Stepparent adoption is one of the most common forms of adoption in New Jersey. As our Freehold family law attorneys can explain, when a stepparent agrees to become the legal parent of their stepchild, they become fully responsible for that child. The effect of a stepparent adoption is that the noncustodial parent (the one not living with the child) no longer has any rights or responsibilities for that child – and that includes child support.
New Jersey stepparent adoption sometimes stems from the death of one parent followed by the subsequent remarriage of the surviving parent. It is also considered when a non-custodial parent fails to bond with, care for or support the child or children in question. It may be used to shore up parental rights for the non-biological parent in an LGBTQ couple. For many, the purpose of stepparent adoption is to legalize a bond and commitment that has long been a reality.
Last year, The Two River Times reported on 24 children in Monmouth County formally adopted on International Adoption Day. Four of those were stepparent adoptions.
Adoption of a stepchild is different than those done through a private adoption agency or the state’s Division of Child Protection and Permanency (DCPP). Any legal questions that may arise during a stepparent adoption will be governed by state law. In New Jersey, Rule 5:7B governs actions for adoption of a child.
Common questions in these cases include:
- The legal requirements necessary to complete the process.
- The legal duties and rights of birth parents.
- The eligibility of same-sex couple stepparents.
The good news is stepparent adoption often is not as difficult as other types of adoption, but it truly depends on the circumstances. Two basic things must happen to initiate a stepparent adoption:
- The stepparent must be married to the child’s biological parent.
- The non-custodial parent’s rights have been terminated (or the other parent is dead).
The rights of a biological parent can be either voluntarily or involuntarily terminated.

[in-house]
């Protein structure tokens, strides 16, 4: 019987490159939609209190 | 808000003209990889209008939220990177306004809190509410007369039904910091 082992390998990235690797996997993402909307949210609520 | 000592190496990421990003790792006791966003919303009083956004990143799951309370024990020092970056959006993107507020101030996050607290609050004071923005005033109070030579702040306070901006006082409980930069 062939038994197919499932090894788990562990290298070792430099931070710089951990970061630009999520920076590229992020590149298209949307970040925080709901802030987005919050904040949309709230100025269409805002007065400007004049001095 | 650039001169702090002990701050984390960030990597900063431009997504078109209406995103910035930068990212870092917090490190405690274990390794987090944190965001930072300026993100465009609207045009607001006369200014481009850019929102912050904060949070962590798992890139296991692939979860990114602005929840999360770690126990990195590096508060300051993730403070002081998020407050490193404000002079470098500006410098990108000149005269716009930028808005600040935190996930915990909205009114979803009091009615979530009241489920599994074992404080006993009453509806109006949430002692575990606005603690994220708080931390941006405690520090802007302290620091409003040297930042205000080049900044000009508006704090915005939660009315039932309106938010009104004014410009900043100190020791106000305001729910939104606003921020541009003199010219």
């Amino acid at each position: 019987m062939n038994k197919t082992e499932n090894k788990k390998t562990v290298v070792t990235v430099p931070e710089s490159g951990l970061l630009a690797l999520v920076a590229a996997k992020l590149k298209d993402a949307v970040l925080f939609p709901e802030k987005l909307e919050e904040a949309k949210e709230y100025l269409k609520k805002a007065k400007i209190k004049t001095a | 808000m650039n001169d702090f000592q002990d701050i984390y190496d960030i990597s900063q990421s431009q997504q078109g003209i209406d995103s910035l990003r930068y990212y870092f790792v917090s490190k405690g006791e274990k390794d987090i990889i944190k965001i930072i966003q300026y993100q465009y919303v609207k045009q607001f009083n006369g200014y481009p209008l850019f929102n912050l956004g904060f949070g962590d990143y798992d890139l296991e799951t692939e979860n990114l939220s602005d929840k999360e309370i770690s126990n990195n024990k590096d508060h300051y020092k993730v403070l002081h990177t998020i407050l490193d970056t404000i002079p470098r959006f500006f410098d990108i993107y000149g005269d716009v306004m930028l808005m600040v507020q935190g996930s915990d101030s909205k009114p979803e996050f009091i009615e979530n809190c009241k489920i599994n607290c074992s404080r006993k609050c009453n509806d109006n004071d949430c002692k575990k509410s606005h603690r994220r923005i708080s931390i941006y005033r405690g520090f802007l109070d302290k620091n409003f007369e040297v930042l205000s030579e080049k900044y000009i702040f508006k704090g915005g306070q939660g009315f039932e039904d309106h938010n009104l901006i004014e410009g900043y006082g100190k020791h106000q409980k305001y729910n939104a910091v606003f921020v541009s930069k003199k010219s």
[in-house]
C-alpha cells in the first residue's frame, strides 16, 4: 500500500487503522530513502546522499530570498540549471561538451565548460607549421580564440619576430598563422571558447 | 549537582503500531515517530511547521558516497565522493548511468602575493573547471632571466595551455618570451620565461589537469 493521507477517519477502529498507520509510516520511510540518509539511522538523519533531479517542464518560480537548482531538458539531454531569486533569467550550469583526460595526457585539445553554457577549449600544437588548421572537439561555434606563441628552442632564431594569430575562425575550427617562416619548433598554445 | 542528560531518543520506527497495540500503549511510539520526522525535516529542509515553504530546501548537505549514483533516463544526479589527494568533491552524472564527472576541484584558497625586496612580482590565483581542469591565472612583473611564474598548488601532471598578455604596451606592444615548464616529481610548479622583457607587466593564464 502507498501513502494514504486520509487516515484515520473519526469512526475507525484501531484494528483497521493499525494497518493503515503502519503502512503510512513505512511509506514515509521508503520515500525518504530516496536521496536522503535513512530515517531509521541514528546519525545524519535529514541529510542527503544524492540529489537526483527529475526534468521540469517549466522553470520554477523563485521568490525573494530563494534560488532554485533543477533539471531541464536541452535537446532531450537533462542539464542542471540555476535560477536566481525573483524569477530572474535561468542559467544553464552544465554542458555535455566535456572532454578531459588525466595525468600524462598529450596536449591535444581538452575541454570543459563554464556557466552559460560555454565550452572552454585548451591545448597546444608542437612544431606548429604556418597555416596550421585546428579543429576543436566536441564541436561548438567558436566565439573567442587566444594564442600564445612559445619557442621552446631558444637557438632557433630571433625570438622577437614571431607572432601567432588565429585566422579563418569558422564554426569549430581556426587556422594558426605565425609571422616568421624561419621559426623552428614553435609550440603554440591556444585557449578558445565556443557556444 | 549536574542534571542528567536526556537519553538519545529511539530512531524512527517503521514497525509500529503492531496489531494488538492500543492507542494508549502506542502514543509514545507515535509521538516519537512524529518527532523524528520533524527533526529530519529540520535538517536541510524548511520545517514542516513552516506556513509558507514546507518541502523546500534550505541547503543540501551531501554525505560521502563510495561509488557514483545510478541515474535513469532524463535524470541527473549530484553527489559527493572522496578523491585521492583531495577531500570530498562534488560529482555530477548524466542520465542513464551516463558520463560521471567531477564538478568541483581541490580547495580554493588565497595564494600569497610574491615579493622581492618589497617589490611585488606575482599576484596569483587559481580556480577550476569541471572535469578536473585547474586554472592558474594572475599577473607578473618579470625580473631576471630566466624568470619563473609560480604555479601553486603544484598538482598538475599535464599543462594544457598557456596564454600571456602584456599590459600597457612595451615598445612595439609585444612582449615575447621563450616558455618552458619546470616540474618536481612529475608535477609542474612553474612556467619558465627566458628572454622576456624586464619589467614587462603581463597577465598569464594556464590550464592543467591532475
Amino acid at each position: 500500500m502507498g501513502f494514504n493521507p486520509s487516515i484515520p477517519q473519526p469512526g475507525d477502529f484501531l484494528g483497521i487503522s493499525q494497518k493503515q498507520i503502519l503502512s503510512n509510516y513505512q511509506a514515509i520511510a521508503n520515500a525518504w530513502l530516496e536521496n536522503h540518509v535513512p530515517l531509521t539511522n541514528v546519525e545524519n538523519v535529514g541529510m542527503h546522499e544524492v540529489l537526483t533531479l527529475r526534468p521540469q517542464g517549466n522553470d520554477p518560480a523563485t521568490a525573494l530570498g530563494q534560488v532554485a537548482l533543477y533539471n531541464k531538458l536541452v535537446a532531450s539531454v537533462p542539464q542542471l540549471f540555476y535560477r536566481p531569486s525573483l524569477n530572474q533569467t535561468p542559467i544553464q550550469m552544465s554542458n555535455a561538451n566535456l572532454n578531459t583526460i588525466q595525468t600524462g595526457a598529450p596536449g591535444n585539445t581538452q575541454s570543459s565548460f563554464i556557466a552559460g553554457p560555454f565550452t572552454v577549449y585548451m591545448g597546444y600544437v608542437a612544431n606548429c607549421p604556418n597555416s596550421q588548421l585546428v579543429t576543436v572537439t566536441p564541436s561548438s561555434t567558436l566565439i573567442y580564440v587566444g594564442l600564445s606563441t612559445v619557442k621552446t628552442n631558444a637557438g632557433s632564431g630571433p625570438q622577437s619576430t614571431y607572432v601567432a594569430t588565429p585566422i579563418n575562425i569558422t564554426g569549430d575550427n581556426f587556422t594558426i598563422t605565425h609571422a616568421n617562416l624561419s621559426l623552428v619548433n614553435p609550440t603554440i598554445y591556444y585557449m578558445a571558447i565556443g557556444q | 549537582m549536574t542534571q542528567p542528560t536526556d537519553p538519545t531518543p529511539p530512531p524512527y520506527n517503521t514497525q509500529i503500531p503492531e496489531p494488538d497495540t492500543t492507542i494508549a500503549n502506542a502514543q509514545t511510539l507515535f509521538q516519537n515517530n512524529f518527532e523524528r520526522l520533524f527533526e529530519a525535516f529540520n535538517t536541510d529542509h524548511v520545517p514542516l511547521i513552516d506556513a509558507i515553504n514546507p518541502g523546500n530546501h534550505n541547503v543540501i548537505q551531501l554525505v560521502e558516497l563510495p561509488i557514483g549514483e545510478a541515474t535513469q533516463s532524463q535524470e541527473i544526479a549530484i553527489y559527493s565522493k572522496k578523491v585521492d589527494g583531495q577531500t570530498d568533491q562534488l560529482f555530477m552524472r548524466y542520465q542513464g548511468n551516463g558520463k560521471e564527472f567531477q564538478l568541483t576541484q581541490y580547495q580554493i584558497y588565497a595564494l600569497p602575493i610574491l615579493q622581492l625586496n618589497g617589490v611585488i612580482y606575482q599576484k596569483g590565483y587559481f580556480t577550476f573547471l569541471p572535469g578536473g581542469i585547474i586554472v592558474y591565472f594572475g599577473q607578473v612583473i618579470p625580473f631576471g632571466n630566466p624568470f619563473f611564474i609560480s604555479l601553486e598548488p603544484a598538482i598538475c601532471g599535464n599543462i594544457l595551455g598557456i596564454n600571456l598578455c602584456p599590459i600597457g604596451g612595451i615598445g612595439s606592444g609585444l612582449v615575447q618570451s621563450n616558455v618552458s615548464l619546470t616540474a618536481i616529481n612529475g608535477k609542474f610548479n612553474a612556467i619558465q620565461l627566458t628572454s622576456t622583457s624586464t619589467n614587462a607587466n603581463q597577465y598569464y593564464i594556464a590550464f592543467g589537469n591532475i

Voluntary vs. Involuntary Termination of Parental Rights
Termination of parental rights is a life-altering decision that should only be made after careful consideration.
The parental rights of a biological, non-custodial parent may be terminated involuntarily by court order if:
- Non-custodial parent cannot be found.
- Non-custodial parent has a conviction for abuse, abandonment, neglect or cruelty toward a child.
- Termination is found to be in the best interests of the child.
- Parent failed to comply with recommendations of the DCPP.
When a parent’s rights are terminated, he or she no longer has the right to custody or parenting time. They lose the right to make decisions about the child’s health care, education or religion. It also means that custodial parents lose any right to pursue child support or reimbursement of child-related expenses from the parent whose rights have been terminated.
A biological parent may also voluntarily opt to terminate their parental rights. The DCPP provides a Voluntary Surrender of Parental Rights Form that asks a series of questions to ensure the parent voluntarily surrendering their rights fully understands what they are giving up and that they are of sound mind to do so.
What if I am a Same-Sex Stepparent?
Same-sex stepparents can secure the same rights via stepparent adoption as those in heterosexual relationships. This is largely thanks to the 2015 U.S. Supreme Court decision in Obergefell v. Hodges, which made marriage equality the law of the land (though it has been recognized in New Jersey since 2013 with the New Jersey Superior Court’s ruling in Garden State Equality v. Dow.
If you need assistance with a stepparent adoption, our Freehold family law attorneys can help.
Contact us at (732) 810-0034 or email us through our website.